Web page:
Monday, October 03, 2011

If nobody tells you, how can you know?

Dear People of the English-Speaking World:

The word is "normality".

Think about "formal", which is an adjective. Now make it into a noun....did you say to yourself, "formalcy"? No, you did not.

There is no such word as "normalcy". You may have used it yourself, and now you're saying "What? Of course there is!" But don't feel badly; you couldn't have known. It's everywhere - like "impact" used as a verb, as in "Your hydro bill won't really be impacted by that." [im-PAC-ted...yuck]  When, really, if you're not talking about a wisdom tooth or a bowel, don't say "impacted".

You could say "These changes won't really have an impact on your hydro bill."

Is "normalcy" in the dictionary? Sure. So is "LOL", and you won't catch etymologists and grammarians using that, either.

So please practice this: "The English language has to regain some semblance of normality."

You are a person with free will - of course you are. And if you decide to say "The English language has to regain some semblance of normalcy," nobody will arrest you. You just won't have my blessing, that's all.

And really, who cares about that?

Carry on.



Carolyn said...

I am in complete agreement with you on the horrible misuse of impact. I cringe - and get a dense feeling inside - when people talk about how they were impacted by something. Some things are TMI.

There are some uses of 'inform' that grate, too. I've blocked them from my head, but I think it's either the intransitive or incorrect passive that sticks in my ears.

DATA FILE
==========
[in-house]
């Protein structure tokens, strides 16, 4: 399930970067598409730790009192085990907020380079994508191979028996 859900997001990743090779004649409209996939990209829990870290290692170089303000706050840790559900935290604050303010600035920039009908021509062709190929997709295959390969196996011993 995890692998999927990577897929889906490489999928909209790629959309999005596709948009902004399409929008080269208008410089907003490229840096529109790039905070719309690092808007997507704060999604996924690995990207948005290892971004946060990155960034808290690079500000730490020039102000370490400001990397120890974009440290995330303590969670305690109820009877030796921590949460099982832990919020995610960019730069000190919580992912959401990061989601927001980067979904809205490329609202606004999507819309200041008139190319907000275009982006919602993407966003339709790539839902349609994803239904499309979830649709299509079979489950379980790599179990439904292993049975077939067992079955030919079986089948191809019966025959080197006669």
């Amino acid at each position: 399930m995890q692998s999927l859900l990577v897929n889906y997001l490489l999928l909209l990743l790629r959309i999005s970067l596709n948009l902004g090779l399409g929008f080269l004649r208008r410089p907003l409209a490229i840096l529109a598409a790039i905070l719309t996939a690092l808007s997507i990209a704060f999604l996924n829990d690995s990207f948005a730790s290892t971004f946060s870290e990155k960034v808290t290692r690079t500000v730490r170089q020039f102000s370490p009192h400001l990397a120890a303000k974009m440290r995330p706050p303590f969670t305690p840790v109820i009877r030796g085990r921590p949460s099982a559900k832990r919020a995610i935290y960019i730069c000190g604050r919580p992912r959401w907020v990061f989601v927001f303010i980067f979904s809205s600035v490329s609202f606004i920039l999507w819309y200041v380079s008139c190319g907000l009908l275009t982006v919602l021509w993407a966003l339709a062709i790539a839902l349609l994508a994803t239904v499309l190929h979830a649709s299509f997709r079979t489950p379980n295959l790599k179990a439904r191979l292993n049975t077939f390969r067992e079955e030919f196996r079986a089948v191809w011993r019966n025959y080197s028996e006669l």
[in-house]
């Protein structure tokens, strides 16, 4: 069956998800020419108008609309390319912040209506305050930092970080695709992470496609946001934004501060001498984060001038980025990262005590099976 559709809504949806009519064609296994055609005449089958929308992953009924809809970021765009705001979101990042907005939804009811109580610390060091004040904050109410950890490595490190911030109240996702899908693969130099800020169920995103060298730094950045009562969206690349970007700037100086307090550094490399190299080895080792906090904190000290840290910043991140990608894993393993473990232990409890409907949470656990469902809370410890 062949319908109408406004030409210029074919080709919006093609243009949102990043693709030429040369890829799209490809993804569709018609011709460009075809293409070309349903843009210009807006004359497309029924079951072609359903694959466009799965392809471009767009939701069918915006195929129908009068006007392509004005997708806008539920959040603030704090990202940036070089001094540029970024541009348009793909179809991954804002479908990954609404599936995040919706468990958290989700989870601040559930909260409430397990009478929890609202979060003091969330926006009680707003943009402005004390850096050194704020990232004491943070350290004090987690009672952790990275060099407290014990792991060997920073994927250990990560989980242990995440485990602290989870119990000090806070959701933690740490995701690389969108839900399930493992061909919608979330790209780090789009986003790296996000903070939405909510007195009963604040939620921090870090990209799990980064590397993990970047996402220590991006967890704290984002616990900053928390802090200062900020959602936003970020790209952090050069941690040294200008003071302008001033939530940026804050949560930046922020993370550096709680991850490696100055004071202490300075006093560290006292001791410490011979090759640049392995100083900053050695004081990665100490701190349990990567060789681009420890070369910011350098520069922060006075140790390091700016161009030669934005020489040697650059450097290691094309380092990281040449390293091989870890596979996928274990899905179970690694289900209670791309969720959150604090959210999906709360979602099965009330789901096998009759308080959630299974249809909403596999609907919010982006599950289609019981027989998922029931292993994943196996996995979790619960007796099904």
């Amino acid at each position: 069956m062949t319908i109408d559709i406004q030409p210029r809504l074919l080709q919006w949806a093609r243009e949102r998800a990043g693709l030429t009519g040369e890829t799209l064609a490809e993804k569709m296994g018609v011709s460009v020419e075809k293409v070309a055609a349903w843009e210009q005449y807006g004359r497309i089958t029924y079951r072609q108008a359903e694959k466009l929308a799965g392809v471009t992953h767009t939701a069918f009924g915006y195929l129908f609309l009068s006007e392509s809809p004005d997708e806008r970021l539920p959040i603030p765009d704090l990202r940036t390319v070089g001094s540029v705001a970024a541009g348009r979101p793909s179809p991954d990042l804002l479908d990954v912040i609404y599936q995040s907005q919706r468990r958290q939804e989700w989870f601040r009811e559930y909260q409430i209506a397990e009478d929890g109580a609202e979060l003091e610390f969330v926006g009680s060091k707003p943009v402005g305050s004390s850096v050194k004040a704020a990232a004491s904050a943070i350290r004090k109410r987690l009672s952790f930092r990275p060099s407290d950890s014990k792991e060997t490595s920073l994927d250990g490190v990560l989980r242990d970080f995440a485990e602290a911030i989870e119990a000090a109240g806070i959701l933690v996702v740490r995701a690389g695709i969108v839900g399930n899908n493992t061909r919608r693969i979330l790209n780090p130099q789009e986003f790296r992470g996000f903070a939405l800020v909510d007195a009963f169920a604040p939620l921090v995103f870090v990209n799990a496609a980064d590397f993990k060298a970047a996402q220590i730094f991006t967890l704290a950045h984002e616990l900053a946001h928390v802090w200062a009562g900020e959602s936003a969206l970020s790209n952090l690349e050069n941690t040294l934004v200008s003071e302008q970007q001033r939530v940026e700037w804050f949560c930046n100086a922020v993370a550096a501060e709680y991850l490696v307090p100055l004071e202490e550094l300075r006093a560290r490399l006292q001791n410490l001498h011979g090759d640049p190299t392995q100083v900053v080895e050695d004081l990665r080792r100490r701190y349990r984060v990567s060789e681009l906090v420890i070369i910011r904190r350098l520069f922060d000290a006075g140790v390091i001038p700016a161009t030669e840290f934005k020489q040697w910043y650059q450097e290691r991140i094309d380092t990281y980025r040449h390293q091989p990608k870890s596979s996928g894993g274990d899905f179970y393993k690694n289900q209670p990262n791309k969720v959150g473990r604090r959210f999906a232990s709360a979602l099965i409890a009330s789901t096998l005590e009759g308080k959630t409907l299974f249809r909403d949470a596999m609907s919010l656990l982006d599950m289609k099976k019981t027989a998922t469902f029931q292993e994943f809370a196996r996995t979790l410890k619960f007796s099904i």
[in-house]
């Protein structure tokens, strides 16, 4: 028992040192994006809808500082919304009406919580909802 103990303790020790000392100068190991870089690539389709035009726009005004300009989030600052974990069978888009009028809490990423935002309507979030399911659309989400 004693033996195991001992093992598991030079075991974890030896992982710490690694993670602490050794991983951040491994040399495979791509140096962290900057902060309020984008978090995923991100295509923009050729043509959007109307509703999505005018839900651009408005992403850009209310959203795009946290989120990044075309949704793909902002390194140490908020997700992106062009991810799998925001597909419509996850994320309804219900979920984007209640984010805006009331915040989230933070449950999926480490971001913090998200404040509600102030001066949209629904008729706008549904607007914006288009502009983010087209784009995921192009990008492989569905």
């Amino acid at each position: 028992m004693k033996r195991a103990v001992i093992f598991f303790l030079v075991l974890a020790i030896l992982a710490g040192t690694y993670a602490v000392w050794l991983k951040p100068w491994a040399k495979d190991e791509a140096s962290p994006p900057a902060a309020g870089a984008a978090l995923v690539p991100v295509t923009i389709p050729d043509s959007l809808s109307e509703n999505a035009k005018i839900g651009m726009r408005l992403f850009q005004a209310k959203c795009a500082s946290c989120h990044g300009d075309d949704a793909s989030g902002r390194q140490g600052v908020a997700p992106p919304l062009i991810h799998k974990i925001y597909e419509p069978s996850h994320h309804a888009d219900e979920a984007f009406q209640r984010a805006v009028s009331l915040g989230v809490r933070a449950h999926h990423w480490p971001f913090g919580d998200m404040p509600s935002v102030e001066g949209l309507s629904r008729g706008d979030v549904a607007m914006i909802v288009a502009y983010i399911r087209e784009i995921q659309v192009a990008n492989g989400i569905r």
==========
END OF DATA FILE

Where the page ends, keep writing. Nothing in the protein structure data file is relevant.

Kate said...

I can't figure out how to pronounce normalcy even. And is LOL really in the dictionary? Sigh. That doesn't make my job any easier.

Kate said...

PS I really like the new look on the blog today!

tara said...

My personal least favourite is "addicting" instead of "addictive"... Sigh.

Dave Hingsburger said...

bowels are impacted, teeth are impacted ... but other than that ... A friend told me a funny story about her 7 or 8 year old boy who was cheeky. She had made hot chocolate and had the spout over his cup and she said, 'What do you say?' He said, "I want a hot chocolate. She said, "Don't forget the 'p' word." He said, "Piss off and give me hot chocolate." She fell about laughing when telling me. I still find it funny. When people use words like that, I always remember the 'p' word.

Another Joan said...

Ummm, my Shorter OED says both normals are correct although the cy one is "orig. U.S.". Totally agree with you on impact. And in other delightful news (thanks to OED rambling) did you know Norn is one of the female Fates of Scandinavian mythology and a Noria is a Spanish device for raising water? Useful for Scrabble, perhaps??

Shan said...

Another Joan - Yes, I know it's in the dictionary! All sorts of abominations perpetrated against the language are in the dictionary...I like to think of Oxford scholars looking at each other forlornly and saying, "Thing is, old bean, what if, someday, someone wants to know what the thing means, or where it came from?" After all, if they pretended it wasn't happening, that would make them Sorbonne scholars from France, rather than Oxford scholars from England.


lizbon said...

I blame George Lucas for the corrupting of "impacted." See Luke Skywalker & Co.'s attack runs on the Death Star in first movie. "It didn't go in. Just impacted on the surface." And as we all know, Lucas is/was/always will be a hack.

lizbon said...

PS. I suppose I ought to have said "corruption of," but I believe both are correct.